When it comes to sustainable packaging, our partners at noissue have you covered with a range of compostable, reusable and recyclable options. Packaging is a crucial part of making your fashion supply chain more sustainable, but there is many other aspects you should also consider.

It comes to no surprise that the fashion industry has a large environmental and social impact, so it’s important to understand and measure impact through a circular, cradle-to-cradle approach. This covers from when the product is made all the way up to when it is disposed of by your customer.

While designing and producing, you can choose sustainable materials, design quality-driven products, and reduce waste and overstock by designing and buying better.

You can also ensure sustainable production by ensuring good working conditions and fair wages for your garment workers, investing in non-toxic production processes, and developing healthy relations with your suppliers.

However, incorporating sustainability doesn’t end once the product is made. You should also consider the impact of the product when it is out for delivery, used by your consumer and then disposed of at the end of its use.

Here’s a list of 5 simple tips that can ensure your product’s sustainability journey continues after it is made and once it’s ready to be delivered to your customer.

Look at other types of packaging.

Arch & Hook hangers. Source: Arch & Hook.

You probably know the ins-and-outs of sustainable packaging, but consider the other bits. Product bags for clothing, dust bags for shoes and bags, hangtags and hangers, are all part of the fashion ecosystem and can be substituted for more sustainable options.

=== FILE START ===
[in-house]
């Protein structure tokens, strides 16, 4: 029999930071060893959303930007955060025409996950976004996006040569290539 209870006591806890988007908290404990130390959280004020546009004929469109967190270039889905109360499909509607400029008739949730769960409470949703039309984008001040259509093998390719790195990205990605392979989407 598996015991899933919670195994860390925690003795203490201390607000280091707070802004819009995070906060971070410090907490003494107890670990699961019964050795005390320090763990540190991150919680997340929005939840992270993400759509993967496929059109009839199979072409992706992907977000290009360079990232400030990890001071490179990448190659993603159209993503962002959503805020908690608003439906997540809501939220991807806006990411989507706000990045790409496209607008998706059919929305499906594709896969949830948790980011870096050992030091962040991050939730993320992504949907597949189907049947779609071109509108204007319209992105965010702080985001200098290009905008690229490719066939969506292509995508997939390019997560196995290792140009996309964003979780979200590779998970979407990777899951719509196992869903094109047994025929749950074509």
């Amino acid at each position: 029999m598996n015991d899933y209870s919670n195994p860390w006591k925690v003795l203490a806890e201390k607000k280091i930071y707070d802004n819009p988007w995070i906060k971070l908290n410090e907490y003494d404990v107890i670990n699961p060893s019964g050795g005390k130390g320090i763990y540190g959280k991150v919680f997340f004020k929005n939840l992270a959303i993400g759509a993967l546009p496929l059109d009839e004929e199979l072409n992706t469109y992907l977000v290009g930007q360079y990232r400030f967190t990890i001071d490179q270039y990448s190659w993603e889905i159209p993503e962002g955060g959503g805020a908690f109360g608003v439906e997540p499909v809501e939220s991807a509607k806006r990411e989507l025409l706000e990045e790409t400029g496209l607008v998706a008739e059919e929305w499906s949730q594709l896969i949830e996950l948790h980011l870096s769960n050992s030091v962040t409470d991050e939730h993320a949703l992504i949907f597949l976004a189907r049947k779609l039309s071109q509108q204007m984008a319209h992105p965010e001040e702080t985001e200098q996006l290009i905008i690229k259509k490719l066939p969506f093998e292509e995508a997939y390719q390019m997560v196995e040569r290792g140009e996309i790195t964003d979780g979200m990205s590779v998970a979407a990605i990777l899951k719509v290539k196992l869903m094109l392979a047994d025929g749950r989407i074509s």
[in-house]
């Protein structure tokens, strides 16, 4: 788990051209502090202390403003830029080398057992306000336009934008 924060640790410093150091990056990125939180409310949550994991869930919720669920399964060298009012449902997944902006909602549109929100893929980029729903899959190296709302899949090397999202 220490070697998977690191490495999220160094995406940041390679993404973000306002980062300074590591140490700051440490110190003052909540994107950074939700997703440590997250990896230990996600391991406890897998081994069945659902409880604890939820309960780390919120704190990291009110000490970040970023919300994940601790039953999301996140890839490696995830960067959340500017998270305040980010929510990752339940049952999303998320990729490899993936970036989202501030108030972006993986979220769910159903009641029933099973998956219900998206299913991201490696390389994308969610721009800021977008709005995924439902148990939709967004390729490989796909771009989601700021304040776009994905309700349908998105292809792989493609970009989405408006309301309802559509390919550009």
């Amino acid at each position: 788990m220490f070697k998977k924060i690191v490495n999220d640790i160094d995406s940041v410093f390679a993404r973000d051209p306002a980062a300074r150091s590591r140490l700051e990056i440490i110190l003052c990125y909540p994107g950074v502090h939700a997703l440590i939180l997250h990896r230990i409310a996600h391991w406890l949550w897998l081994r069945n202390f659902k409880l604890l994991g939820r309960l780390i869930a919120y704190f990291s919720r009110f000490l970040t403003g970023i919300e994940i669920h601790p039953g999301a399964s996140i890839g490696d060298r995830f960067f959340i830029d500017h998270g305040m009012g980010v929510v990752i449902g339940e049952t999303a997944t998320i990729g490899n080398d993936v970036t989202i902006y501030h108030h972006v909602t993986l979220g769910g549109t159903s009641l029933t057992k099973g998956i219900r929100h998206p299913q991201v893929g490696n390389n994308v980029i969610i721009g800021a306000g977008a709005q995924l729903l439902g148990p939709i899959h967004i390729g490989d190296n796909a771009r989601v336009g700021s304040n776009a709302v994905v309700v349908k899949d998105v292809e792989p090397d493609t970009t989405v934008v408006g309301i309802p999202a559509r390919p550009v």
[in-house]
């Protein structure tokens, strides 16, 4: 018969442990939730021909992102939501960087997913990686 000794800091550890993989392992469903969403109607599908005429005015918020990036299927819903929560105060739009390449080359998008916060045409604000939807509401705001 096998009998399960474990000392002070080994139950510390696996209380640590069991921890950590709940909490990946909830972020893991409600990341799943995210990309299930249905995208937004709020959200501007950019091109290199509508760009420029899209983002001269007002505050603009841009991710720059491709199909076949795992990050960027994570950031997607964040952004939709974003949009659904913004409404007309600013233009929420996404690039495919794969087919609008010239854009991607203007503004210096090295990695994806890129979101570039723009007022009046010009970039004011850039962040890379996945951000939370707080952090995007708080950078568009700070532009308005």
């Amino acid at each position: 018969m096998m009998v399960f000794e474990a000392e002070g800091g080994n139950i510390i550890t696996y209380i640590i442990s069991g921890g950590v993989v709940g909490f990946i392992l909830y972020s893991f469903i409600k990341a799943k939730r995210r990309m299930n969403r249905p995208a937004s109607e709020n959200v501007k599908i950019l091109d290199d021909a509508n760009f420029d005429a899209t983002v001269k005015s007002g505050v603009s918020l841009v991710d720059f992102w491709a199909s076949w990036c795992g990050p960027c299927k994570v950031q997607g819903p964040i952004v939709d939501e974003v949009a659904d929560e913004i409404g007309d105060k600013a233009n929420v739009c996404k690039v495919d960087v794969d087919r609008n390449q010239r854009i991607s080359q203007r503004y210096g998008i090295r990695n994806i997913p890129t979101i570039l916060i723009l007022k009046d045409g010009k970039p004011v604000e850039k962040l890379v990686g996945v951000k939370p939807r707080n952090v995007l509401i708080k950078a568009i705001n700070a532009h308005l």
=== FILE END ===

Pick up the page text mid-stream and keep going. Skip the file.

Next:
Hangers—often referred to as the ‘plastic straws of the fashion industry’—are often made from cheap plastic and often discarded after a single use. We partner with Arch & Hook, an Amsterdam-headquartered company which makes fully sustainable, bespoke, long-lasting hangers from materials such as recycled ocean plastics as well as FSC-certified wood, providing options that will stand the test of time.

We have also worked with brands like House of Sunny to instead use reusable organic cotton dustbags and recycled cotton swing tags, helping them transition to less impactful options.

All these little details form an important part of making a sustainable product, so don’t forget to pay heed to them.

Carbon offset your shipping and delivery and consider less impactful shipping options.

Pangaia's Coral Reef collection. Source: Pangaia.

Shipping by sea and rail has a much lesser carbon footprint than air. According to Time for Change, emissions from ships can be between 1/10th to 1/50th of the emissions produced by air shipping.

We recommend offering more choices than just air freight for more sustainably-minded customers and reward them for choosing the less impactful option. You can also purchase carbon or climate credits from third party-certified carbon offset programs, or partner with an environmental or social program that helps plants a tree or makes a donation with every purchase that consumers make. For example, Pangaia has partnered with SeaTrees to plant a mangrove tree for every product purchase for their latest Coral Reef collection.